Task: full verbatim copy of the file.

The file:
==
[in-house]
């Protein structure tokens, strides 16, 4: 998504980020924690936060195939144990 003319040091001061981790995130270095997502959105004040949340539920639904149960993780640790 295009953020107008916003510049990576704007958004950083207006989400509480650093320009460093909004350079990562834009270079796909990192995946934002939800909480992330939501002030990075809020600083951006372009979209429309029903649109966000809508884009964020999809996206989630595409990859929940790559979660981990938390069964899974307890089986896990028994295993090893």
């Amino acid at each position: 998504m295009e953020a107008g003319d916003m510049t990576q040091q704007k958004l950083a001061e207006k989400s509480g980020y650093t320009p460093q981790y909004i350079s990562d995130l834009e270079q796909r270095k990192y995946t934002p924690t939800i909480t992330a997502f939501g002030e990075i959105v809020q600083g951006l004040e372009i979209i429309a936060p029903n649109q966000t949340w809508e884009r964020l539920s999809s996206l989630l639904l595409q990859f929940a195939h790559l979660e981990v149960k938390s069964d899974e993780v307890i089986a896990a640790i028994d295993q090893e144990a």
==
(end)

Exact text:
[in-house]
């Protein structure tokens, strides 16, 4: 998504980020924690936060195939144990 003319040091001061981790995130270095997502959105004040949340539920639904149960993780640790 295009953020107008916003510049990576704007958004950083207006989400509480650093320009460093909004350079990562834009270079796909990192995946934002939800909480992330939501002030990075809020600083951006372009979209429309029903649109966000809508884009964020999809996206989630595409990859929940790559979660981990938390069964899974307890089986896990028994295993090893």
């Amino acid at each position: 998504m295009e953020a107008g003319d916003m510049t990576q040091q704007k958004l950083a001061e207006k989400s509480g980020y650093t320009p460093q981790y909004i350079s990562d995130l834009e270079q796909r270095k990192y995946t934002p924690t939800i909480t992330a997502f939501g002030e990075i959105v809020q600083g951006l004040e372009i979209i429309a936060p029903n649109q966000t949340w809508e884009r964020l539920s999809s996206l989630l639904l595409q990859f929940a195939h790559l979660e981990v149960k938390s069964d899974e993780v307890i089986a896990a640790i028994d295993q090893e144990a």